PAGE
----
Police Arrest ISIS Spies in Camp as NEMA Cautions NGOs on Rule of Engagement
The Borno Police Command has disclosed that the Islamic State of West African Province (ISWAP), a faction of ISIS, had its spies operating from Internally Displaced Persons (IDPs) camps in Borno.
An Assistant Commissioner of Police in Borno Command, Ahmed Bello made the disclosure while giving updates on the security situation at a Humanitarian and Development Coordination Forum in Maiduguri.
Bello, who represented the Commissioner of Police, Demien Chukwu, said it was established that three among the 22 ‘Boko-Haram’ insurgents arrested two months ago, were members of ISIS.
He disclosed that the terrorists usually stationed their stooge at the IDP camps to perpetuate chaos, without being noticed.
“We had launched radio programmes aimed at sensitising the larger society on the need to be sensitive of their environment.
“It will interest you to note that some of the affected victims in camps were not IDPs. We have our ways of rating them to the classes of A.B.C.
“So if you find any suspicious person, do not just send him away, but arrest him because the terrorists have their sympathisers; they are the people that are giving them information,” he said.
He explained that the arrest of the culprit had led to drastic reduction in cases of bomb blasts perpetrated by the insurgents, using Improvised Explosive Device in Maiduguri metropolis.
In his remarks, Bashir Garga, NEMA Northeast Zonal Coordinator, commended the police and other security agencies for providing protection to the IDPs and creating a safe working environment for humanitarian aid workers in the Northeast.
Garga urged humanitarian agencies and non-governmental organisations (NGOs) operating in the northeast to always follow due process while carrying out their activities.
He reminded the humanitarian organizations about the rules of engagement and insisted that both NEMA and SEMA must know their programmes all the times.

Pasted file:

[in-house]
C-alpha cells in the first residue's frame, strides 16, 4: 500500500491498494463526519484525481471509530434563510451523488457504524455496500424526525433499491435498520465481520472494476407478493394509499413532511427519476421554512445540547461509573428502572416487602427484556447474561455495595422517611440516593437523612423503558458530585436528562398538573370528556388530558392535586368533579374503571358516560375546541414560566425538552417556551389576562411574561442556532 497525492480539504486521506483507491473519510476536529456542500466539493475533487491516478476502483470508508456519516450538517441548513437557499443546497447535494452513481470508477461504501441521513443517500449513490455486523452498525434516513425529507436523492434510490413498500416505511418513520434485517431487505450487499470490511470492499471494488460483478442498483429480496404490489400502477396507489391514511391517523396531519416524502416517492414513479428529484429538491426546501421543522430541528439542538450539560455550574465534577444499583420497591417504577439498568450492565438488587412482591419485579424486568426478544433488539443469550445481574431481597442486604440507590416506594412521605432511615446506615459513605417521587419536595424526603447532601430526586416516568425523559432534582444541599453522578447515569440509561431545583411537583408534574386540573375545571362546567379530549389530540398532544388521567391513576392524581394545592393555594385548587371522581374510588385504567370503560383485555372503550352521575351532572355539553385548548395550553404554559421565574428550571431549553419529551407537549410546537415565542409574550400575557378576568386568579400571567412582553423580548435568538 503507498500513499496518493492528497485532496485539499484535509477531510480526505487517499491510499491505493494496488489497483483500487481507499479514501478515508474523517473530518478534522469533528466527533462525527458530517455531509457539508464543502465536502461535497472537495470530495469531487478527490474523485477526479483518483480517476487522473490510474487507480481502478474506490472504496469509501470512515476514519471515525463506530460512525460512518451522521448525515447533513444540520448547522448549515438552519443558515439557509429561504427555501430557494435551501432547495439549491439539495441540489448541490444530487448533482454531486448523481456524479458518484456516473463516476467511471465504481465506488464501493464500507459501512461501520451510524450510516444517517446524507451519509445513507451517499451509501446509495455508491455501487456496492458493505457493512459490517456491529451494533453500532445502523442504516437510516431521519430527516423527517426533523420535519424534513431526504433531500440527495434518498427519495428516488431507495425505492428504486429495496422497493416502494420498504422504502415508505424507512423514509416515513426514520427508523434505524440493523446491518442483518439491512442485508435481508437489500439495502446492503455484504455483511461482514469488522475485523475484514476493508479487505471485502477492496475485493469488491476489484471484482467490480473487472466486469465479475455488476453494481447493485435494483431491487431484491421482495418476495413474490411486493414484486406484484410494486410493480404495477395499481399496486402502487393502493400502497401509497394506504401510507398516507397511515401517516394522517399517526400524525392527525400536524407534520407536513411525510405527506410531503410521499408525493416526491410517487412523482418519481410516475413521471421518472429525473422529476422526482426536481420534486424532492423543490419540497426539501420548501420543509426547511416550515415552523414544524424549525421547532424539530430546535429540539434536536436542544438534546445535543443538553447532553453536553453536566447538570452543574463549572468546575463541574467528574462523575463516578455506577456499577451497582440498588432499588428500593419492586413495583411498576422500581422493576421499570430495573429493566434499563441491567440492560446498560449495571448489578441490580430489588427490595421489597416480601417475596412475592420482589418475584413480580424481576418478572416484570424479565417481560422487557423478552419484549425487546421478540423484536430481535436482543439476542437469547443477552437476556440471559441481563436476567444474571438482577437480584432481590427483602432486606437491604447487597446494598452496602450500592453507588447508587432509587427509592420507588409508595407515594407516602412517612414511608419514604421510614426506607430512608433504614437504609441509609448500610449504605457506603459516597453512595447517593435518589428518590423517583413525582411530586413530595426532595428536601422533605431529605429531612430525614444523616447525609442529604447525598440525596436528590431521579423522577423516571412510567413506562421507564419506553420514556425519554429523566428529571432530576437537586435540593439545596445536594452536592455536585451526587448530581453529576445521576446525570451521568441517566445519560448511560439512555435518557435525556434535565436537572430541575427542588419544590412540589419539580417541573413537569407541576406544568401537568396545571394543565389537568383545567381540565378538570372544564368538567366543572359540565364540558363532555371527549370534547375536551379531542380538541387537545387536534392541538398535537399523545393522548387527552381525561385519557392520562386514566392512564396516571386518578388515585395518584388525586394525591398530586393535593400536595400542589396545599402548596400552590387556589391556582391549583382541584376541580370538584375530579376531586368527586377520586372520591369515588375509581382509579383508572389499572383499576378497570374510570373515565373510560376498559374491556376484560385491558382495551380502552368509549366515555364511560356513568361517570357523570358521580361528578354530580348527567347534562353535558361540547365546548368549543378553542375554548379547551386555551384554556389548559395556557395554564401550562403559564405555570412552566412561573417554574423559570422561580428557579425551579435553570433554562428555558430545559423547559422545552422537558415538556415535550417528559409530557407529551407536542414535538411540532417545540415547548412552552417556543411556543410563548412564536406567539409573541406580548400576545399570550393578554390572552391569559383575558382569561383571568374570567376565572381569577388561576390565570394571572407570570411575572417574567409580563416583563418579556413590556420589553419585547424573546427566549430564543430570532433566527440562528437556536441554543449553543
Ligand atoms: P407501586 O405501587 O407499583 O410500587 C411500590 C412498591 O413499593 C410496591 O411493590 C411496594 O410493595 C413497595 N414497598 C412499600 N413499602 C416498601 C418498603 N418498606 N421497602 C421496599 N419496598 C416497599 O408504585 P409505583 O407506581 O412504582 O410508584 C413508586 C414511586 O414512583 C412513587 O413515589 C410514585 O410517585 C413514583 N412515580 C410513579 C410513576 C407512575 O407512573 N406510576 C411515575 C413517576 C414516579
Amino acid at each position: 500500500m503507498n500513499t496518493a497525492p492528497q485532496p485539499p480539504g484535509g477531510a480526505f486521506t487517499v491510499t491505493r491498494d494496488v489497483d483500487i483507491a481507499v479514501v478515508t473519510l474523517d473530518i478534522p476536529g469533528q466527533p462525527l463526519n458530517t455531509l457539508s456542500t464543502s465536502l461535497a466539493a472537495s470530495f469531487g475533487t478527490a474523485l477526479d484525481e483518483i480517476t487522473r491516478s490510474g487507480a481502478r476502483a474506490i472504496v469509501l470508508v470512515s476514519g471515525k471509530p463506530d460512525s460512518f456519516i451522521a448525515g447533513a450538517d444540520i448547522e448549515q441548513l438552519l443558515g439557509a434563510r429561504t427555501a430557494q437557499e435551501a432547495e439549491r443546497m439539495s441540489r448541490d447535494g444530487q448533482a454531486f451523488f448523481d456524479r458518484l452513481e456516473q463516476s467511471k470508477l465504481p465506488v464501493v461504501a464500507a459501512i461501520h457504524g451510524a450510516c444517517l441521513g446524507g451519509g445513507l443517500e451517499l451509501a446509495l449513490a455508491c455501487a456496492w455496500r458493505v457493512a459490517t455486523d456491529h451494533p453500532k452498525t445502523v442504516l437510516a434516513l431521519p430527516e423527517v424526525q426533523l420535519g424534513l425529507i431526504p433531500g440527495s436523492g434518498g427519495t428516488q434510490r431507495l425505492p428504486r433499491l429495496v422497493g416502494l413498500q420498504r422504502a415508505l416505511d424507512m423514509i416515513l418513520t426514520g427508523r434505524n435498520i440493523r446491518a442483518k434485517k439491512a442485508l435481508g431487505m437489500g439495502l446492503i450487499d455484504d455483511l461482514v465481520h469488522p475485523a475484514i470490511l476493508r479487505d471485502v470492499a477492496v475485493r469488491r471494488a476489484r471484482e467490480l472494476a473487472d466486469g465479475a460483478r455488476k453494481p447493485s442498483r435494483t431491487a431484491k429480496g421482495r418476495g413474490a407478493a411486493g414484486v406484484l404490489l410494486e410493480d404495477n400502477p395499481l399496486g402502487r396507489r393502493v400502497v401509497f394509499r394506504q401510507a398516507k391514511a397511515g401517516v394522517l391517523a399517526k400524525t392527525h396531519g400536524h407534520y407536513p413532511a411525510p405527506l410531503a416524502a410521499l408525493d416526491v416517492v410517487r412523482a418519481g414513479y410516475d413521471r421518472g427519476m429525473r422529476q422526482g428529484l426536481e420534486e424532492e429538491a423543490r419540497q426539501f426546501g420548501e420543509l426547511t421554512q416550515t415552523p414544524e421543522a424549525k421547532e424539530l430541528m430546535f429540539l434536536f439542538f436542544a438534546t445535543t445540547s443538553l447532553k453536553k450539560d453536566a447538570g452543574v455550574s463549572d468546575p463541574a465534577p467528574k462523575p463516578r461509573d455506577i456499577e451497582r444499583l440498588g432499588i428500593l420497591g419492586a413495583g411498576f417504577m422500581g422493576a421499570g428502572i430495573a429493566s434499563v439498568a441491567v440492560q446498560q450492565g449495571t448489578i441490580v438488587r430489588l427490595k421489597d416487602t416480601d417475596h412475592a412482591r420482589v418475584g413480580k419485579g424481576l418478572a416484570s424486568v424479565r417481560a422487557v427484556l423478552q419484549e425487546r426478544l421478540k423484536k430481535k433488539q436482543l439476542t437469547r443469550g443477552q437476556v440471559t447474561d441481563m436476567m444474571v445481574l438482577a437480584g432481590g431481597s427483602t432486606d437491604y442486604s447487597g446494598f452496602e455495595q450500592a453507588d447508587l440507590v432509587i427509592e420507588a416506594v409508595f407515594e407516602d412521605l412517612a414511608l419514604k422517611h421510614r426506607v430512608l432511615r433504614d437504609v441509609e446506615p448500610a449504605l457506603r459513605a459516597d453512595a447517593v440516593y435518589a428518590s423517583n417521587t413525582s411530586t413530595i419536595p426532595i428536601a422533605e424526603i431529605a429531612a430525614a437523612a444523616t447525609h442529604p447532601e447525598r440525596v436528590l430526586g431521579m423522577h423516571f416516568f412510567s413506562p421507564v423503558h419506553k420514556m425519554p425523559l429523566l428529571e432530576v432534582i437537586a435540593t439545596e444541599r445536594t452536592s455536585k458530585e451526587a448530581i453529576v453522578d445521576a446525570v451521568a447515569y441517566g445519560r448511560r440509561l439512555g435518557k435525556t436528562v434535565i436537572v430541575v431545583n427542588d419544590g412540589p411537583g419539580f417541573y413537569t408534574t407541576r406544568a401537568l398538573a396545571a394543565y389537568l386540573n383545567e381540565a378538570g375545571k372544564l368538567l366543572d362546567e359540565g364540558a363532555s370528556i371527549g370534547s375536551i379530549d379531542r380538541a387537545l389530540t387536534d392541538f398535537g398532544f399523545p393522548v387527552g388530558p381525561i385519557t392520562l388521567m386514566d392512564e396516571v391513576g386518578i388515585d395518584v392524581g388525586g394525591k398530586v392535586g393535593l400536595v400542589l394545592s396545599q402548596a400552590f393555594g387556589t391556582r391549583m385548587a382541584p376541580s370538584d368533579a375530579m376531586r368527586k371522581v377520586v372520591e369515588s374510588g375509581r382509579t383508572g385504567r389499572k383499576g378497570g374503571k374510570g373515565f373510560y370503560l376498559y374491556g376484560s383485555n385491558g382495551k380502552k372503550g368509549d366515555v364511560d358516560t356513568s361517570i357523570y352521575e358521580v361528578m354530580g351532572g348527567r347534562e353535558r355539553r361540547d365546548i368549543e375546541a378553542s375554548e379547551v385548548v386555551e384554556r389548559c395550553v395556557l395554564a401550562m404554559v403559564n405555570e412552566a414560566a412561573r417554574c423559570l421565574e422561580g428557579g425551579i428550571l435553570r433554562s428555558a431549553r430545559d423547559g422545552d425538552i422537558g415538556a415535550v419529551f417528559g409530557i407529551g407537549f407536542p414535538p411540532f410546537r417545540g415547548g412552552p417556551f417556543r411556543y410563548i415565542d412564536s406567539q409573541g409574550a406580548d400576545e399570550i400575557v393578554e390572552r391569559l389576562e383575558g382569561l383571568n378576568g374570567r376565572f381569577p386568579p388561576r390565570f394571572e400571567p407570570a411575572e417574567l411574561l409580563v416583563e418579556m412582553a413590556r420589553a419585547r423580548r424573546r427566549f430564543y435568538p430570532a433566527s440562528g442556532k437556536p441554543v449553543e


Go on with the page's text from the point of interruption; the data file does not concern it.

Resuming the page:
He noted that many humanitarian organizations were executing several intervention programmes without informing the government.
“When you go to Pulka in Gwoza, you will see some partners doing one project or the other without the knowledge of NEMA, which is supposed to coordinate such programmes,’’ he said.
Garga said that sometime in the past, MSF released a piece of information about some malnourished children and other issues.
Garga said that in an ideal situation, both NEMA and MSF were supposed to have discussed it and proffered solutions to it.
“For the mere fact that you are here to assist us does not mean you will treat us the way you want.
“I am saying this with all manners of seriousness because no government will accept any situation that will subject it to any form of embarrassment.
“Agencies partnering government must carry the government along in their activities,’’ he said.
The zonal coordinator also urged the humanitarian organizations to combine their humanitarian supports with development programmes at the post-insurgency level.
Garga said that the agency had noticed rising cases of misunderstanding associated with land disputes and housing issues in liberated areas.
He called for the intervention of NGOs in such areas.
The forum is a quarterly meeting that gives humanitarian partners a platform for discussing their challenges.
It also promotes synergy among partners in the planning and execution of humanitarian interventions in order to avoid duplication of projects.